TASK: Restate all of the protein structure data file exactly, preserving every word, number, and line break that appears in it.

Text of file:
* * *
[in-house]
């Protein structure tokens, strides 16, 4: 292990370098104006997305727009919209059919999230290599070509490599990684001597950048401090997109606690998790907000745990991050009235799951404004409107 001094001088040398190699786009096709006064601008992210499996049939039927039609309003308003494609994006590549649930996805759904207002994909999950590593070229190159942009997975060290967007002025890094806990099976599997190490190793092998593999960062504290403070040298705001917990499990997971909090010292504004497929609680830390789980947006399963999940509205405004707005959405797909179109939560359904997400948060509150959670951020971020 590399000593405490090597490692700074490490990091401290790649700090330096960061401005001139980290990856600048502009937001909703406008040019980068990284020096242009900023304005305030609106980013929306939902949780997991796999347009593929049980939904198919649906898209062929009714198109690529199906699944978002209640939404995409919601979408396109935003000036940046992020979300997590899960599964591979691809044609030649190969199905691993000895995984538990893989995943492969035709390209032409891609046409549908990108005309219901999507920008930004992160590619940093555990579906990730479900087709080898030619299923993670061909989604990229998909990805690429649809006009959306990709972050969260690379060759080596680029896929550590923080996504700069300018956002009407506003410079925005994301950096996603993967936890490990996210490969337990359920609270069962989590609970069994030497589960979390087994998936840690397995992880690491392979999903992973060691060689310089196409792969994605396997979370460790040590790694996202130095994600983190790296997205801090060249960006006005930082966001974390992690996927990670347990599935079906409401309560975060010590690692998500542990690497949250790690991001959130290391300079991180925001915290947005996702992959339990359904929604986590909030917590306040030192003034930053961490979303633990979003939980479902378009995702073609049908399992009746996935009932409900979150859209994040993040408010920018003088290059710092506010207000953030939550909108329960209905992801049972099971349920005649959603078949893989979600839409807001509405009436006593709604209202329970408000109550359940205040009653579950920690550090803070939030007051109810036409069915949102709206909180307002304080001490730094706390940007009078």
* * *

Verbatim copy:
[in-house]
């Protein structure tokens, strides 16, 4: 292990370098104006997305727009919209059919999230290599070509490599990684001597950048401090997109606690998790907000745990991050009235799951404004409107 001094001088040398190699786009096709006064601008992210499996049939039927039609309003308003494609994006590549649930996805759904207002994909999950590593070229190159942009997975060290967007002025890094806990099976599997190490190793092998593999960062504290403070040298705001917990499990997971909090010292504004497929609680830390789980947006399963999940509205405004707005959405797909179109939560359904997400948060509150959670951020971020 590399000593405490090597490692700074490490990091401290790649700090330096960061401005001139980290990856600048502009937001909703406008040019980068990284020096242009900023304005305030609106980013929306939902949780997991796999347009593929049980939904198919649906898209062929009714198109690529199906699944978002209640939404995409919601979408396109935003000036940046992020979300997590899960599964591979691809044609030649190969199905691993000895995984538990893989995943492969035709390209032409891609046409549908990108005309219901999507920008930004992160590619940093555990579906990730479900087709080898030619299923993670061909989604990229998909990805690429649809006009959306990709972050969260690379060759080596680029896929550590923080996504700069300018956002009407506003410079925005994301950096996603993967936890490990996210490969337990359920609270069962989590609970069994030497589960979390087994998936840690397995992880690491392979999903992973060691060689310089196409792969994605396997979370460790040590790694996202130095994600983190790296997205801090060249960006006005930082966001974390992690996927990670347990599935079906409401309560975060010590690692998500542990690497949250790690991001959130290391300079991180925001915290947005996702992959339990359904929604986590909030917590306040030192003034930053961490979303633990979003939980479902378009995702073609049908399992009746996935009932409900979150859209994040993040408010920018003088290059710092506010207000953030939550909108329960209905992801049972099971349920005649959603078949893989979600839409807001509405009436006593709604209202329970408000109550359940205040009653579950920690550090803070939030007051109810036409069915949102709206909180307002304080001490730094706390940007009078």